• For PUT and DELETE you can specify the version
    you are updating
  • Simple optimistic locking to support multi-row
    updates and consistent read-update-delete

15
Versioning Conflict Resolution
  • Vector clocks for consistency
  • A partial order on values
  • Improved version of optimistic locking
  • Comes from best known distributed system paper
    Time, Clocks, and the Ordering of Events in a
    Distributed System
  • Conflicts resolved at read time and write time
  • No locking or blocking necessary
  • Vector clocks resolve any non-concurrent writes
  • User can supply strategy for handling concurrent
    writes
  • Tradeoffs when compared to Paxos or 2PC

16
Vector Clock Example
two servers simultaneously fetch a
value client 1 get(1234) gt "name""jay",
"email""jkreps_at_linkedin.com" client 2
get(1234) gt "name""jay", "email""jkreps_at_linked
in.com" client 1 modifies the name and does a
put client 1 put(1234), "name""jay2",
"email""jkreps_at_linkedin.com") client 2
modifies the email and does a put client 2
put(1234, "name""jay3", "email""jay.kreps_at_gmail
.com") We now have the following conflicting
versions "name""jay", "email""jkreps_at_linkedin.
com" "name""jay kreps", "email""jkreps_at_linkedi
n.com" "name""jay", "email""jay.kreps_at_gmail.co
m"
17
Serialization
  • Really important--data is forever
  • But really boring!
  • Many ways to do it
  • Compressed JSON, Protocol Buffers, Thrift
  • They all suck!
  • Bytes ltgt objects ltgt strings?
  • Schema-free?
  • Support real data structures

18
Routing
  • Routing layer turns a single GET, PUT, or DELETE
    into multiple, parallel operations
  • Client- or server-side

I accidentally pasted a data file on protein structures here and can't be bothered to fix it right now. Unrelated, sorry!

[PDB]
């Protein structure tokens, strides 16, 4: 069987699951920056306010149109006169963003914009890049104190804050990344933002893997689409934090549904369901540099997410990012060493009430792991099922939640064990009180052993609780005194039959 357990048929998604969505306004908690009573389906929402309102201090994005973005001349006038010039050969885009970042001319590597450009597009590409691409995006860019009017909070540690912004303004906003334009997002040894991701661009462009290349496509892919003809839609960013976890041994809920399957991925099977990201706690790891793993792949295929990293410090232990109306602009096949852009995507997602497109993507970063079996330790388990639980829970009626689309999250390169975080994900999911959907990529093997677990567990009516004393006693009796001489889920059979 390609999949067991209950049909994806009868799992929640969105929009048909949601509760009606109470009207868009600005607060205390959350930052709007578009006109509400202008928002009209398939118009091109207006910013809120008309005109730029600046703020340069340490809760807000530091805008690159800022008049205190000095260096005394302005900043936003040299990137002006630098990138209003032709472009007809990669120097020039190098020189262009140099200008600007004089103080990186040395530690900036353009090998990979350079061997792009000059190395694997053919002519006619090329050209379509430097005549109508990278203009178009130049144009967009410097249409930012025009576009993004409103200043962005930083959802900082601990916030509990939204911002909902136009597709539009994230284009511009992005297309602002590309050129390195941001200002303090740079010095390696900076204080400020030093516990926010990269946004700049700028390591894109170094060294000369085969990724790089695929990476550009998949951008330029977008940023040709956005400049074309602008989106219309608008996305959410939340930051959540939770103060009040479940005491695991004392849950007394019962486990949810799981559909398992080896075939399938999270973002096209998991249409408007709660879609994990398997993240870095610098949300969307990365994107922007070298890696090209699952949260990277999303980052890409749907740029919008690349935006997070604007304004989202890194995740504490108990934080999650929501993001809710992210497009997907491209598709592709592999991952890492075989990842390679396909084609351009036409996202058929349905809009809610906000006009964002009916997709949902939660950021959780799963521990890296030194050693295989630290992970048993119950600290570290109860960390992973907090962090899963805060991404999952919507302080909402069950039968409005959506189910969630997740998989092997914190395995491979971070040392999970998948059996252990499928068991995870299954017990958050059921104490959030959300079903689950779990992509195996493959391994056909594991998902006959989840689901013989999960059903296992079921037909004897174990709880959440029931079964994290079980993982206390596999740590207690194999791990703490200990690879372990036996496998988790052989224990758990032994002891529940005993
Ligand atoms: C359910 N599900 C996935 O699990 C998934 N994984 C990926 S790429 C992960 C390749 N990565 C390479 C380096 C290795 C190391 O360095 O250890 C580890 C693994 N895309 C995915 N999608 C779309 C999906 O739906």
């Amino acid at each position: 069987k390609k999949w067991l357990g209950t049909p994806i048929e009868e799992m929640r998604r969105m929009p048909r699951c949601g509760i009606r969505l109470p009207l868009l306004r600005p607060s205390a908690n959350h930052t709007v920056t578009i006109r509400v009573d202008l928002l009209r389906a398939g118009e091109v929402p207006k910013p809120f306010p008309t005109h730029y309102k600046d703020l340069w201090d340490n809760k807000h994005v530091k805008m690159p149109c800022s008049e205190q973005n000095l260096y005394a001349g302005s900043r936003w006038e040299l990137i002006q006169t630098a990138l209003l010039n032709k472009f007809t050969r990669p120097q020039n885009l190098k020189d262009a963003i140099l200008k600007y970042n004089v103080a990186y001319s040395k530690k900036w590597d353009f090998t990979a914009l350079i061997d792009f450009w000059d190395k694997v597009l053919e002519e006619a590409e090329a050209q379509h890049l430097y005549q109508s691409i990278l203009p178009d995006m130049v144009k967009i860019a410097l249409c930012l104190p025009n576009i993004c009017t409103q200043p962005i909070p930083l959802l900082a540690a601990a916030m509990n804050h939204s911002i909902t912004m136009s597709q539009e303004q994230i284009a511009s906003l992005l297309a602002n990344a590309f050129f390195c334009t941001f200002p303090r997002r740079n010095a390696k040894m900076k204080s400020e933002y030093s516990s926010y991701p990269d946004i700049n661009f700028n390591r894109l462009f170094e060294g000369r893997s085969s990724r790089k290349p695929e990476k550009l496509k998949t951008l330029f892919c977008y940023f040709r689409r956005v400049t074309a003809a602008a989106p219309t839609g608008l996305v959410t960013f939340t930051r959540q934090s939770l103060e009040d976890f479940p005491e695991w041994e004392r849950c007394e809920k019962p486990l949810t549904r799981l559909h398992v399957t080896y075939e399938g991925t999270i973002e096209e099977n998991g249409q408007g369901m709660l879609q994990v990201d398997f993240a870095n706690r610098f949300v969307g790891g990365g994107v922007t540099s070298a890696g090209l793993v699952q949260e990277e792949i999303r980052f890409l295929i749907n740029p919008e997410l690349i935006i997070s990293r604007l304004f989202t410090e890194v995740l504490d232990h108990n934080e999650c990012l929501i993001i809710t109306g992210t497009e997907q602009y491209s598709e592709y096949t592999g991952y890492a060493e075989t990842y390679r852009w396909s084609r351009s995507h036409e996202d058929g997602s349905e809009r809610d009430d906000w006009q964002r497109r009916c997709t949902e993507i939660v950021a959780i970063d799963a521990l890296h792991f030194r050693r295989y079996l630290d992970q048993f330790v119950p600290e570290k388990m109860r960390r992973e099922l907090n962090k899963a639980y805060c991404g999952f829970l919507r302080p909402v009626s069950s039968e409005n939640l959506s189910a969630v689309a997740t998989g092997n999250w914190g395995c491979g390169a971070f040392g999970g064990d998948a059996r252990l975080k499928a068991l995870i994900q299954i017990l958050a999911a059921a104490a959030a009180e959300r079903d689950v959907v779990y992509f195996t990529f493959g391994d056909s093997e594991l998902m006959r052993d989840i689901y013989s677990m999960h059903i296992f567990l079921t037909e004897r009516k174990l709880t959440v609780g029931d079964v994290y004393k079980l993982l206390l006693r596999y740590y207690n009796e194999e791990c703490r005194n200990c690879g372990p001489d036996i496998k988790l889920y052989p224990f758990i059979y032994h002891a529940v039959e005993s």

• Data partitioning uses a consistent hashing
    variant
  • Allows for incremental expansion
  • Allows for unbalanced nodes (some servers may be
    better)
  • Routing layer handles repair of stale data at
    read time
  • Easy to add domain specific strategies for data
    placement
  • E.g. only do synchronous operations on nodes in
    the local data center

19
Routing Parameters
  • N - The replication factor (how many copies of
    each key-value pair we store)
  • R - The number of reads required
  • W - The number of writes we block for
  • If RW gt N then we have a quorum-like algorithm,
    and we will read our writes

20
Routing Algorithm
  • To route a GET
  • Calculate an ordered preference list of N nodes
    that handle the given key, skipping any
    known-failed nodes
  • Read from the first R
  • If any reads fail continue down the preference
    list until R reads have completed
  • Compare all fetched values and repair any nodes
    that have stale data
  • To route a PUT/DELETE
  • Calculate an ordered preference list of N nodes
    that handle the given key, skipping any failed
    nodes
  • Create a latch with W counters
  • Issue the N writes, and decrement the counter
    when each is complete
  • Block until W successful writes occur

21
Routing With Failures
  • Load balancing is in the software
  • either server or client
  • No master
  • View of server state may be inconsistent (A may
    think B is down, C may disagree)
  • If a write fails put it somewhere else
  • A node that gets one of these failed writes will
    attempt to deliver it to the failed node
    periodically until the node returns
  • Value may be read-repaired first, but delivering
    stale data will be detected from the vector clock
    and ignored
  • All requests must have aggressive timeouts

22
Network Layer
  • Network is the major bottleneck in many uses
  • Client performance turns out to be harder than
    server (client must wait!)
  • Server is also a Client
  • Two implementations
  • HTTP servlet container
  • Simple socket protocol custom server
  • HTTP server is great, but http client is 5-10X